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Covid-19: Mumbai's 'Oxygen Man' lends a helping hand amid pandemic tragedy

Linah Baliga/Mumbai
Filed on April 23, 2021

Shahnawaz Shaikh sold off his car, a sports utility vehicle (SUV), for Dh107.72 in July 2020 in a bid to help Covid-19 patients in distress.

Shahnawaz Shaikh's team of volunteers at the grocery store-turned-Covid-19 war roon at Malada, Mumbai. Supplied photos

Shahnawaz Shaikh sold off his SUV to fund supply of oxygen cylinders from a grocery store-turned-war room.


They call him Mumbai's Oxygen Man, but the Covid-19 patients' relatives who have been receiving timely help call him a "farishta" (angel) from heaven.

Mumbai’s Oxygen Man is 32-year-old Shahnawaz Shaikh, who lives in a quaint, and narrow bylane at Malwani, Kharodi, in Mumbai’s western suburbs.

Shaikh’s heart beats for the distressed and his emotional outpourings were further aroused at the height of the Covid-19 pandemic last year. He sold off his car, a sports utility vehicle (SUV), for Dh122,646 in July 2020 in a bid to help Covid-19 patients in distress.

He was ingenious enough in early April when Mumbai was hit by a second and more lethal wave of the viral scourge. He used the rest of his savings and converted a grocery store at Malad into a war room, which is equipped to supply oxygen cylinders to Covid-19 patients for free.

Cylinders of oxygen, which has emerged as a lifeline for the contagion-hit patients, are being sold in open markets for upwards of Dh300 amid rampant corruption compounded by a near collapse of a creaking healthcare mechanism, much to the dismay of desperate and helpless Covid-19 patients’ kin.

Shaikh poured his heart out to Khaleej Times, as his good turn during the Holy month of Ramadan, which started on April 13, has struck a big chord among distressed Mumbaikars.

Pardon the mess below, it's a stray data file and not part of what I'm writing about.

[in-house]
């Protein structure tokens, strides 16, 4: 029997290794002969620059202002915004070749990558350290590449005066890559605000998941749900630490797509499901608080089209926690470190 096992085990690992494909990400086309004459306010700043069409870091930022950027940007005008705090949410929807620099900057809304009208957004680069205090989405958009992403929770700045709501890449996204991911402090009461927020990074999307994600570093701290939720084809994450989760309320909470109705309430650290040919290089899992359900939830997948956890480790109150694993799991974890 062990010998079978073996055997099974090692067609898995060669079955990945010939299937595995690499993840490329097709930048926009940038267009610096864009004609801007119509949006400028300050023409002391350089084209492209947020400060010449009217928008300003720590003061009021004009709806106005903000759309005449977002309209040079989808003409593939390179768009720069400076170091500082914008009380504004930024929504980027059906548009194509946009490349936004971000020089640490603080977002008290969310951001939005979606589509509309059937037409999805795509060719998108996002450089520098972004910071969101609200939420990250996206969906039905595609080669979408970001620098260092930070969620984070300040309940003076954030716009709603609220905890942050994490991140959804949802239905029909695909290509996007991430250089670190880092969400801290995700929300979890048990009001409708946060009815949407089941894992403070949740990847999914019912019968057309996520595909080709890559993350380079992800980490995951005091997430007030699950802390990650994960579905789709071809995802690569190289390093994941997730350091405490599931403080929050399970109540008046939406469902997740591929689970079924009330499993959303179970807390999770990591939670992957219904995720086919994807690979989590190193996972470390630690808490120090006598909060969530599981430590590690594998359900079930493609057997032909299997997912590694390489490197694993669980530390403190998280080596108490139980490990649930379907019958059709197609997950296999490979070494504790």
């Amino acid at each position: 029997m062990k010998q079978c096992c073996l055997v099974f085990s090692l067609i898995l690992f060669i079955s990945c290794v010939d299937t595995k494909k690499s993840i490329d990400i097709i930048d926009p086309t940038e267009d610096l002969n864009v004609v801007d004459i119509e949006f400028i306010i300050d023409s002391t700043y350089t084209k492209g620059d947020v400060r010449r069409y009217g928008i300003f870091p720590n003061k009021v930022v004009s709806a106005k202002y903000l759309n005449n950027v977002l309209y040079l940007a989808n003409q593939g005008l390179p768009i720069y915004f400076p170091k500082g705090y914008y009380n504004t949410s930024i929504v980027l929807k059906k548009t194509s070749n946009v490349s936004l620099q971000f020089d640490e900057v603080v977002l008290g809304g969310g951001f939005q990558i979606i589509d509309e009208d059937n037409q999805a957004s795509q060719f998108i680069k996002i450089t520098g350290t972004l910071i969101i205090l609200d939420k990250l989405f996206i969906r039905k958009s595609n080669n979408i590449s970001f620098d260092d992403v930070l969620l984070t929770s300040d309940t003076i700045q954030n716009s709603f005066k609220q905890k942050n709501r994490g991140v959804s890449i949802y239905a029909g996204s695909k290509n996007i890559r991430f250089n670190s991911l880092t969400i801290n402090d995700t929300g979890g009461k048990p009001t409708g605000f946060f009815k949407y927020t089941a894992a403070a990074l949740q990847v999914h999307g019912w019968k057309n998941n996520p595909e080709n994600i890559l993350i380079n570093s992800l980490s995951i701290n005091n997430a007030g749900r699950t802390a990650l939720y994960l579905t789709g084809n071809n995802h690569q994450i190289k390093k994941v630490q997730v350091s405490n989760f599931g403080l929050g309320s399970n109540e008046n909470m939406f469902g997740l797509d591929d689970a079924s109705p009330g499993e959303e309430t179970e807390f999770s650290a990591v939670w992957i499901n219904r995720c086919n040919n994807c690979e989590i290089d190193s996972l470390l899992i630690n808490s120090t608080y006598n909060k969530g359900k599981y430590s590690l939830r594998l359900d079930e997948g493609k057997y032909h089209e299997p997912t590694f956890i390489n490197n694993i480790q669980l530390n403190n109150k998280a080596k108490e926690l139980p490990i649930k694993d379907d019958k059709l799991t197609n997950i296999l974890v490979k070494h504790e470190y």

“I had driven around the SUV for only two years. It had a unique and exclusive VIP number 007, which is synonymous with fictional British secret service agent 007. I sold it because I didn’t want to live in luxury amid the untold sufferings of people around me. I’ve converted a grocery store into a Covid-19 war room for patients’ kin, who are making frantic calls for hospital beds, oxygen cylinders, and essential drugs like Remdesvir, all of which, unfortunately, are in acute short supply. I’m a phone call away for people in distress,” he said.

Shaikh suffered a personal Covid-19 tragedy last year, when one of his friend’s cousins from Mumbra, a congested suburb in the Mumbai Metropolitan Region (MMR), died of the viral outbreak.

“No ventilator was available when she, all of 26 years, died amid the lockdown restrictions in Mumbra. She was six months pregnant. She was rushed to a hospital in a three-wheeler, but the facility didn’t have a ventilator. Oxygen was arranged while she was being taken to the hospital. Unfortunately, she succumbed to the contagion after four hours,” he said.

Her tragic death was a life-altering experience for benevolent Shaikh.

Soon, he would use his SUV as an ambulance to ferry Covid-19 patients to hospitals and also buy medicines for them.

The war room is a 20-member strong team of volunteers comprising youth who have regular day jobs.